Money & Policy

Best and Worst States for Financial Security

A new scorecard finds some do more than others for residents

It’s been 50 years since President Lyndon Johnson declared an “unconditional war on poverty.” How’re we doing?

According to the new state-by-state 2014 Assets & Opportunity Scorecard from the Corporation for Enterprise Development (CFED), Treading Water in the Deep End, the answer depends partly on where you live.

Every year since 2002, CFED — a nonprofit whose mission is to “empower low- and moderate-income households to build and preserve assets”  — ranks states on residents’ family economic security. But this year, for the first time, the scorecard also rated states on 66 policies in five categories: financial assets and income; education; health care; housing and homeownership and businesses and jobs.

Ranking State Policies for Impact

“We can now say which states not only have policies to increase financial security and opportunity but which ones are having an impact,” says CFED President Andrea Levere. (You can find all the scores and explanations of the policies on the CFED site.)

(MORE: A Helpful New Site for the Financially Insecure)

Only eight states (mostly ones in the mid-Atlantic and New England) have adopted more than 50 percent of the policies CFED tracks: Connecticut, Maine, Maryland, Minnesota, New Jersey, New York, Rhode Island and Washington.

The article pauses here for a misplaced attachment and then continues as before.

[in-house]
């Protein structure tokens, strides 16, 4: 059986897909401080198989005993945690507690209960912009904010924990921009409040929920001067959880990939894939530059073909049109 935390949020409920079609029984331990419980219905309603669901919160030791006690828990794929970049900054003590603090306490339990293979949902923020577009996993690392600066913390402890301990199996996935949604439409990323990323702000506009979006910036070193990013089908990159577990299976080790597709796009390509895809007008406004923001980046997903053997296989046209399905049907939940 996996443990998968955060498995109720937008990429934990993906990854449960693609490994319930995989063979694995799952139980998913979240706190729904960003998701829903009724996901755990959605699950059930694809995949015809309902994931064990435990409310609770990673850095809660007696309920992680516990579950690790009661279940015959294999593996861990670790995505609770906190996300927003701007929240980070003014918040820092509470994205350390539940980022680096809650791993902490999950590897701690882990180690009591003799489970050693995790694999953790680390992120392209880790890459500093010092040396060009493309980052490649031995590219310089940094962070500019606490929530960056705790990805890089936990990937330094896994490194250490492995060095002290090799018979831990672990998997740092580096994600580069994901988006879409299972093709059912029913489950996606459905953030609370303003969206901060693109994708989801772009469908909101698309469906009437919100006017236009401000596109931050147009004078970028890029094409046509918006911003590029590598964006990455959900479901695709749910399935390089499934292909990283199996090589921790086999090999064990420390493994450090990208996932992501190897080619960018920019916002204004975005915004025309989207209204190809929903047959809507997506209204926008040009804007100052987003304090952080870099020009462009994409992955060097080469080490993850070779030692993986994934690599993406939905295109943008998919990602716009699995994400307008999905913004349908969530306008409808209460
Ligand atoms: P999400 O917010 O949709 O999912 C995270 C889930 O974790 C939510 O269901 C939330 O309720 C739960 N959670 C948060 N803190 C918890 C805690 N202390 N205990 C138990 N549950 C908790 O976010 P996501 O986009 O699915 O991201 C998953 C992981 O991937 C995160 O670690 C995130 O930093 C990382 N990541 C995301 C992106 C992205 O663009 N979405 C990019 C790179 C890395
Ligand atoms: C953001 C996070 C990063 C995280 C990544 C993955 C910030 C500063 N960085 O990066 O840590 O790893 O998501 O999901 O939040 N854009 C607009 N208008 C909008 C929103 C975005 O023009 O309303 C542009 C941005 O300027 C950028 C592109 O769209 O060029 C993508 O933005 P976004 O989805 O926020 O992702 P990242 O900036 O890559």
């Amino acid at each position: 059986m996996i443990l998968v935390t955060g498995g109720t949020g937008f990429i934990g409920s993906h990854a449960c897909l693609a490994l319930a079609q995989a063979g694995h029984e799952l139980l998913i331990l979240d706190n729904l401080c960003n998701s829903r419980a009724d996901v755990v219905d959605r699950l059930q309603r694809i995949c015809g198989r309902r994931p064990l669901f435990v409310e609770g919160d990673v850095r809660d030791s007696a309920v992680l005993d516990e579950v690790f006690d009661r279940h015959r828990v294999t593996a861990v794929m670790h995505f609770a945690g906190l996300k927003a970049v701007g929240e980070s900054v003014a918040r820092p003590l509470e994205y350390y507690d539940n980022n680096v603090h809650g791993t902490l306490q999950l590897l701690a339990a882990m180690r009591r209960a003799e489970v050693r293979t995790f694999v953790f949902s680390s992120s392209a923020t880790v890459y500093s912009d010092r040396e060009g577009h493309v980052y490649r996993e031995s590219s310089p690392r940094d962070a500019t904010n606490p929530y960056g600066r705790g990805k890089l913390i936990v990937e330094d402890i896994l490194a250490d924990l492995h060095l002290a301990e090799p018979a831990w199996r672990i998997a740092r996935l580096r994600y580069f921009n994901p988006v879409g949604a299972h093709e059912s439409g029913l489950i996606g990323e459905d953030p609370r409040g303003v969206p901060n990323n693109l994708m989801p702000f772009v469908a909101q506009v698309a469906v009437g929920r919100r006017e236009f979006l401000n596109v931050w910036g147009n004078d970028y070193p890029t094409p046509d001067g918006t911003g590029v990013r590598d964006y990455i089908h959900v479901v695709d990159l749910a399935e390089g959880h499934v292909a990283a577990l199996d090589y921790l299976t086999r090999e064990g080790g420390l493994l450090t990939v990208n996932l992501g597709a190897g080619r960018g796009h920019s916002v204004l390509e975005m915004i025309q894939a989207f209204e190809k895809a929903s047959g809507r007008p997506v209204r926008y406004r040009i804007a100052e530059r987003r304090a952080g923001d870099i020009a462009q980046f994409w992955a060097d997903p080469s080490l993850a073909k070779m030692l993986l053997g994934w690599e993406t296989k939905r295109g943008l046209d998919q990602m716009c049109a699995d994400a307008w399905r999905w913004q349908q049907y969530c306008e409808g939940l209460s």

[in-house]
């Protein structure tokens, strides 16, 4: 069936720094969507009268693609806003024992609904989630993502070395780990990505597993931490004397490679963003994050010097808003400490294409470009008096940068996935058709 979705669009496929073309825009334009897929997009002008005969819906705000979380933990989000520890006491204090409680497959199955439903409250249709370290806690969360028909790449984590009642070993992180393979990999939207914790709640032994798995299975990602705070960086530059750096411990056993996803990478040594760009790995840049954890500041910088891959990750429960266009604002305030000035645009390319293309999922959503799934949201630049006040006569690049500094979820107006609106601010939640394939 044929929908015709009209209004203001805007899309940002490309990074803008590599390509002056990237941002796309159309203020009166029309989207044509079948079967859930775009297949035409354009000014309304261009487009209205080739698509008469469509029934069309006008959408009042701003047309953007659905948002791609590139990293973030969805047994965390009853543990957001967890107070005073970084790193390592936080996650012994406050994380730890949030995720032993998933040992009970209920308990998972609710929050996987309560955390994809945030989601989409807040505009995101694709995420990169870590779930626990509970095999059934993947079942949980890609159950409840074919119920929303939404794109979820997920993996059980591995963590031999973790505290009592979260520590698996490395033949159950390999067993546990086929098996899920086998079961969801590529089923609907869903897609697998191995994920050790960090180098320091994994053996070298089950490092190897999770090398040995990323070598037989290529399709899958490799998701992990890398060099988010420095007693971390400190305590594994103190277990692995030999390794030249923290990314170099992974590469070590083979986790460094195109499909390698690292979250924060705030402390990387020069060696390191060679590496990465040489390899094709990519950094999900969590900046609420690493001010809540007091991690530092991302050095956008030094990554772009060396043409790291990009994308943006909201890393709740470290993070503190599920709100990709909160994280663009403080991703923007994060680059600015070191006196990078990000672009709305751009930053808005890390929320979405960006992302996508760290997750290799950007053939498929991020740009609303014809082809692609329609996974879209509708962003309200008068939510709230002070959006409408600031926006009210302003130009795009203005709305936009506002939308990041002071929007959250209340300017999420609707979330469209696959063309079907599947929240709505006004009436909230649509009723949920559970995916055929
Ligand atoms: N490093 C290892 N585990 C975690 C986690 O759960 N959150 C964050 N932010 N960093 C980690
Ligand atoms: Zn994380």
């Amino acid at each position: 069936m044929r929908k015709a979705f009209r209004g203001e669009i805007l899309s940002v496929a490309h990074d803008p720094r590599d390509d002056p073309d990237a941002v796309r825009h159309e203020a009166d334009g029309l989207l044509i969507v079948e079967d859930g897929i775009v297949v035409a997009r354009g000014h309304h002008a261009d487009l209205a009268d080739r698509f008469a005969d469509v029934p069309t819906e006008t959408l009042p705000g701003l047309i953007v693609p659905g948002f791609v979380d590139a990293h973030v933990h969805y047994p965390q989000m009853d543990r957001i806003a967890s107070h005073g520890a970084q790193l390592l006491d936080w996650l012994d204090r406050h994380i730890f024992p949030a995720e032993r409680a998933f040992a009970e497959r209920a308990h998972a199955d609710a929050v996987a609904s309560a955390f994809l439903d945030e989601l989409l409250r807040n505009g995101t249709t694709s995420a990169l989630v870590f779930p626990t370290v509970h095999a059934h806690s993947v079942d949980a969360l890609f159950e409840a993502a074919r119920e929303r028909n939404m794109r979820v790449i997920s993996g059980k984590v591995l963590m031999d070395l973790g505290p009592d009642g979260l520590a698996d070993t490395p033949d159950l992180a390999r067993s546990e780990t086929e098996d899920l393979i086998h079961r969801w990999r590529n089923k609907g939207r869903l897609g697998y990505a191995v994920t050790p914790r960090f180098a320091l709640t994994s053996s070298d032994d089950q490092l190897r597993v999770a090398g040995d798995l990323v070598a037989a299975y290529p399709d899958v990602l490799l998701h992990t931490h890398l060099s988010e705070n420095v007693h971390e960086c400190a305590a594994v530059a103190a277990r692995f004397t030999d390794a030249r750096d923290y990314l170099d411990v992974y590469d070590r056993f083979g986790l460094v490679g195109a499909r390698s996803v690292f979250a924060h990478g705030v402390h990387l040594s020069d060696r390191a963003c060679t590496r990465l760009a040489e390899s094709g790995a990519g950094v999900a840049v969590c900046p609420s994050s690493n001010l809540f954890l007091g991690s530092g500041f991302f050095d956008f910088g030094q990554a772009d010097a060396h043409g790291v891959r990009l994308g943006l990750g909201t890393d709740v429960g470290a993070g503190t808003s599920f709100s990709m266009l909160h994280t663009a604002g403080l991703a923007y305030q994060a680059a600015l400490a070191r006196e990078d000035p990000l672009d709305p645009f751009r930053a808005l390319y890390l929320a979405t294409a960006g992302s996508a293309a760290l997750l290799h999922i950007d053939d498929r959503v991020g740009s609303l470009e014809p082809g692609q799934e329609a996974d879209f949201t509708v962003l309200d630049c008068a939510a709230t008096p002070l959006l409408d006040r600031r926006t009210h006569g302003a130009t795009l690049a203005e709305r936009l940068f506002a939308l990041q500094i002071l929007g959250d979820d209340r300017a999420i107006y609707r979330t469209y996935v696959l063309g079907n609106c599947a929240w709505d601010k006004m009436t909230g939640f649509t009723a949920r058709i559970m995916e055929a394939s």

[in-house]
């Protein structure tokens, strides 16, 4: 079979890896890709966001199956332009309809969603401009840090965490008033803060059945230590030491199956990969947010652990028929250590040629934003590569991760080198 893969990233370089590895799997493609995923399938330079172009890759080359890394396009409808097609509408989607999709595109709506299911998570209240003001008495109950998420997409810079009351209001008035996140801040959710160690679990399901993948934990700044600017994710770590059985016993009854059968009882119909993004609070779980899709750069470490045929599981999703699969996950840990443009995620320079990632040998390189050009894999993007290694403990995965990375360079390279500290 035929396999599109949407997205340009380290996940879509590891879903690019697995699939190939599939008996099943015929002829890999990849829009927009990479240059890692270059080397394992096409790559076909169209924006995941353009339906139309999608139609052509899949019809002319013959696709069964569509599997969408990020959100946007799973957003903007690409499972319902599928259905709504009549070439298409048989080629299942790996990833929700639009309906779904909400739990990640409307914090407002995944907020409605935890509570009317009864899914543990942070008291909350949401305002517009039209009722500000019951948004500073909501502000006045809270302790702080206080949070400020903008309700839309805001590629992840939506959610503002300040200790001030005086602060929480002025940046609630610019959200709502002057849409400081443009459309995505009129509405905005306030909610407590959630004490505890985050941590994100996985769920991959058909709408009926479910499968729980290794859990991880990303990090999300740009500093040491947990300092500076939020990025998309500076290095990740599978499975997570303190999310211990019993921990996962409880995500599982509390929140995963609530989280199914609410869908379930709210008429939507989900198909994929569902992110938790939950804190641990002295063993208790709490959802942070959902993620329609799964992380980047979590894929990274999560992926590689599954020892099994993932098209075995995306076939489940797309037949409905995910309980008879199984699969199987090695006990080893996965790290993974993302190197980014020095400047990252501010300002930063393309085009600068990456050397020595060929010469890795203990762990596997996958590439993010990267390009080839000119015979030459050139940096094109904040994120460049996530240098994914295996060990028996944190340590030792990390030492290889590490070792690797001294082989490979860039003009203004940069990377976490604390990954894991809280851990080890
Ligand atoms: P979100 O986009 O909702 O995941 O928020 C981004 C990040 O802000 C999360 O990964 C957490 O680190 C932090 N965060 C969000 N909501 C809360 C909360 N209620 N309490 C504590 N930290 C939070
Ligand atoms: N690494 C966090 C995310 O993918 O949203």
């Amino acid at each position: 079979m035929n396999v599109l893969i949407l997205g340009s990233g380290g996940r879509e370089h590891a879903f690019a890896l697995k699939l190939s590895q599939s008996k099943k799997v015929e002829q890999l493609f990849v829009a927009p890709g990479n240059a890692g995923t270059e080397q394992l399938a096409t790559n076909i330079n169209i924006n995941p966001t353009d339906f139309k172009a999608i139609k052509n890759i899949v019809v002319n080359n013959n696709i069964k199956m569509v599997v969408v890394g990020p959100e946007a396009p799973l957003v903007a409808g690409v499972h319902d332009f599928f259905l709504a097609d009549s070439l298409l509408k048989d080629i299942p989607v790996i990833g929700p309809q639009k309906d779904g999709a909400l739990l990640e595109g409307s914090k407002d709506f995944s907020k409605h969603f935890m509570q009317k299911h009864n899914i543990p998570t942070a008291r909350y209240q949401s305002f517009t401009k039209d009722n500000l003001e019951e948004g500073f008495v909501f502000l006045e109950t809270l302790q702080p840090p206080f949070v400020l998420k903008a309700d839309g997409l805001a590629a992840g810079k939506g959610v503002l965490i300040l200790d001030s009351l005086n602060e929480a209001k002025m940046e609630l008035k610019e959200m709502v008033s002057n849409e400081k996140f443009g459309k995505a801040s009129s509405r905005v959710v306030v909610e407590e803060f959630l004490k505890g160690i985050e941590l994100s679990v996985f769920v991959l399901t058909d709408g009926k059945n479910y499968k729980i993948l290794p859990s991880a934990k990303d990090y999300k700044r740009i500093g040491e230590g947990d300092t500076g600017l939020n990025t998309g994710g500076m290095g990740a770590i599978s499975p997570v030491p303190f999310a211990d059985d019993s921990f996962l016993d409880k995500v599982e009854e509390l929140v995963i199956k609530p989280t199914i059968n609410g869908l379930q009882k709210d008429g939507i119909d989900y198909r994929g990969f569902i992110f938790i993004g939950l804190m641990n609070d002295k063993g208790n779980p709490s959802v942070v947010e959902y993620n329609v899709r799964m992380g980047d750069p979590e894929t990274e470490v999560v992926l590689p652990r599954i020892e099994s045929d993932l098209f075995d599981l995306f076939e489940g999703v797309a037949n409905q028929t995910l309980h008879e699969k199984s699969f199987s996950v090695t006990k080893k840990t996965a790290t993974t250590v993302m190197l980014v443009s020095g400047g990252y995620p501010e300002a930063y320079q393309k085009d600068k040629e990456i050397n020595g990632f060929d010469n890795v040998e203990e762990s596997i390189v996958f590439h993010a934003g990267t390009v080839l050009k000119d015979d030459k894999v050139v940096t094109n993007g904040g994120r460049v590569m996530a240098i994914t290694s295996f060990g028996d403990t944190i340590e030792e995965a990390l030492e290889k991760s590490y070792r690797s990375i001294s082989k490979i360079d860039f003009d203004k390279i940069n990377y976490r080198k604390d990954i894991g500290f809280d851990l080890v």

By contrast, seven states have adopted less than 25 percent of the policies: Alabama, Alaska, Idaho, Mississippi, Missouri, South Dakota and Wyoming.

Policies Can Make a Difference

The study also found that policies aimed at decreasing poverty and creating more opportunities for low-income families “can make a real difference.” Minnesota, for instance, adopted the 7th-highest number of policies CFED says are critical to economic security and also has the 7th best outcomes for families.

Some states such as Connecticut, New Jersey and New York have strong policies but “not as strong outcomes,” due to their high cost of living and wide income inequality, says Levere.

(MORE: Help for Low-Income Americans Over 60)

The CFED study gets high marks from noted state-policy analysts, Katherine Barrett and Richard Greene, who write The B&G Report for Governing magazine. “It’s unbiased in the use of data, clearly presented, with transparent criteria,” says Barrett, a principal at Barrett and Greene. “There are obviously policy preferences embedded in the rankings, but there are also clear explanations as to why CFED finds some policies preferable.”